Guest Post by Scott Vieth, AIA, Principal and Senior Project Designer with Design Collective

For thousands of years, humans have looked to physical space to treat sickness and promote health.

During the 1300s, churches increased in size as Europe and Asia were ravaged by the Black Plague. When cholera spread in the mid-1800s, water-based sewage systems were developed to remove sewage typically discharged into tight streets based on the belief that bad air spread disease. In New York City, Frederick Law Olmsted convinced authorities that “open spaces would become the lungs of the city,” resulting in Central Park.

Beyond space, materials specification evolved based on health concerns. In bathrooms, kitchens and laundry rooms, porcelain tile or linoleum, surfaces that are easily cleaned, replaced carpets and drapes. Wood fixtures also disappeared in favor of porcelain. White paint replaced wallpaper to reflect cleanliness.

With every health-driven policy enacted, architects and engineers adapted. The New York State Tenement Housing Act mandating every room have an outdoor facing window led to the creation of lightwells. A New York City Board of Health order that windows should remain open to provide ventilation even in winter gave rise to steam radiators in rooms to provide heat.

For thousands of years, humans have looked to physical space to treat sickness and promote health.

History tells us that for health-driven crises, we reshape our physical environment. The current COVID pandemic is likely to be no different, as it is already altering the way we work. The question looming is, what impact will this have on the physical workspace that supports our work?  Does a year of largely working at home provide lessons that could translate to a better work environment?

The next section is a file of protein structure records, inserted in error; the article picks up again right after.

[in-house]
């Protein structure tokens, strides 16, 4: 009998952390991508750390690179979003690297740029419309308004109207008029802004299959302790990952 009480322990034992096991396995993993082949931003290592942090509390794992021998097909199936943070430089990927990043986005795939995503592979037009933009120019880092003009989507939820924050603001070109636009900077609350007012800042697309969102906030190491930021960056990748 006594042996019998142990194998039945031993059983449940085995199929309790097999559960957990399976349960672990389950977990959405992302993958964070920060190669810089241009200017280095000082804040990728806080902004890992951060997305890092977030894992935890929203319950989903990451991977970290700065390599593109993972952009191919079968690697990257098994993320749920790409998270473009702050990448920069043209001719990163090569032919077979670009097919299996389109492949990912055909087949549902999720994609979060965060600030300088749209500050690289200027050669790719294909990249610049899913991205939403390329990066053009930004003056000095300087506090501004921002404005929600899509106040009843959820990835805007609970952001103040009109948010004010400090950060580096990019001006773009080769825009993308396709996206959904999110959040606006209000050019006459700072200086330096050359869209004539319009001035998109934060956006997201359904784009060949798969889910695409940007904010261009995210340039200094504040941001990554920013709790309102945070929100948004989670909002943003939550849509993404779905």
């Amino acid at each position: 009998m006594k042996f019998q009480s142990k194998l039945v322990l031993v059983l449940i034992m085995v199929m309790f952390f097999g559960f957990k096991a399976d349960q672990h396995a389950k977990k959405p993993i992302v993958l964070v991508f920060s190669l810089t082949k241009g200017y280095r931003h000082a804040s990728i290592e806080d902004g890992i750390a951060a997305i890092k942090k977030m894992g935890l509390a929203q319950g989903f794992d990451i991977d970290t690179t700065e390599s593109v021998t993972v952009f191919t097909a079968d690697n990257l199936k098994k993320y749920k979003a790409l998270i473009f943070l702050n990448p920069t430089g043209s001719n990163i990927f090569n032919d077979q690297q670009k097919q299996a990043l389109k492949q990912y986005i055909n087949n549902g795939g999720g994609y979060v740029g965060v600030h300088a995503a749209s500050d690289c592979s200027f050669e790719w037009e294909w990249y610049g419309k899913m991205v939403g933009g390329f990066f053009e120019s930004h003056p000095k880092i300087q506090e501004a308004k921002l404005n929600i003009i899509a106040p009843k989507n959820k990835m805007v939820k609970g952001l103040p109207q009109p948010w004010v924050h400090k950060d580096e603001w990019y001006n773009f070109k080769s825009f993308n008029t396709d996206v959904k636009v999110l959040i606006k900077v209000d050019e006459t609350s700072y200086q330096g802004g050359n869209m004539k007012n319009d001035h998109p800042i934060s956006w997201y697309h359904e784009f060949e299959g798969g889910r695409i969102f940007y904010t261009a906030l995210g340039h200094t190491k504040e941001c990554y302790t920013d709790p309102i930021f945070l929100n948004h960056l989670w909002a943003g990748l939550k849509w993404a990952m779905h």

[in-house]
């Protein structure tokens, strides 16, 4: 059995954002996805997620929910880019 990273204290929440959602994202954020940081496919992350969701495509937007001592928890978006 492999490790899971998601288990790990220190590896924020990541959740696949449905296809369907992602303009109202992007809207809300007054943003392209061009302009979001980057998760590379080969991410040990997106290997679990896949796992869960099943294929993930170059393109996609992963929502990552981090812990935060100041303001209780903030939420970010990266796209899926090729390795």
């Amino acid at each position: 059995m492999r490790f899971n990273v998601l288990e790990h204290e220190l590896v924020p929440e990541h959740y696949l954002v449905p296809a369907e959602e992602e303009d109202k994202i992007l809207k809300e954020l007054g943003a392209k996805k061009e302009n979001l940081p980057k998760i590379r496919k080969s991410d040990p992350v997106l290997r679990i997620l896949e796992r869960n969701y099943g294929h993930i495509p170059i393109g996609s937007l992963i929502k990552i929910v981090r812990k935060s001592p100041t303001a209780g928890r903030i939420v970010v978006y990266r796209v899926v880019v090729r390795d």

COVID Upends Workplace Trends

In 2018 only 3% of the workforce worked from home, and workplace design reflected an accommodation to populate the space. 1980s’ design of closed perimeter offices gave way to more open environments by the 2000s. With the benefits of collaboration, serendipitous encounters, and mentoring understood better, the workplace evolved further through the 2010s. Workstations gave way to workbenches, meeting spaces took on a variety of sizes and configurations, and daylight penetrated deep into spaces.

Not that these changes came without problems. Difficulty doing focused work along with visual distractions resulted in organizations starting to rethink the idea of smaller workstations footprints and open design.

Then came March 2020. COVID-19 changed the workplace instantly. Home offices became more than a luxury for those fortunate enough to have one, while many transitioned to dining room tables, sofas, basements, and attics as makeshift workspaces. As the pandemic lasted, adaptions were needed to address the challenges of the physical space compounded, for many, by subpar technology and internet access.

Lessons from Working at Home

Despite the challenges of working at home, a 2021 Harris Poll identified a marked change in how people wanted to work. Pre-COVID, 37% said they wanted flexible work arrangements. Post-COVID, that number rose to 56%. This is nuanced, with 70% of workers wanting to return to the office, but not full-time.

Some of the drivers for this change are obvious. Many workers reported both emotional and time benefits of not commuting, casual dress, and having flexibility in their daily schedule. Less obvious were the benefits reported in the physical environment: access to daylight and natural ventilation; the ability to customize or rearrange their work-at-home space to accommodate that day’s tasks; access to healthy snacks; and an ability to focus without distractions inherent to open office environments. Together, these benefits contributed to a reported boost in mood and productivity.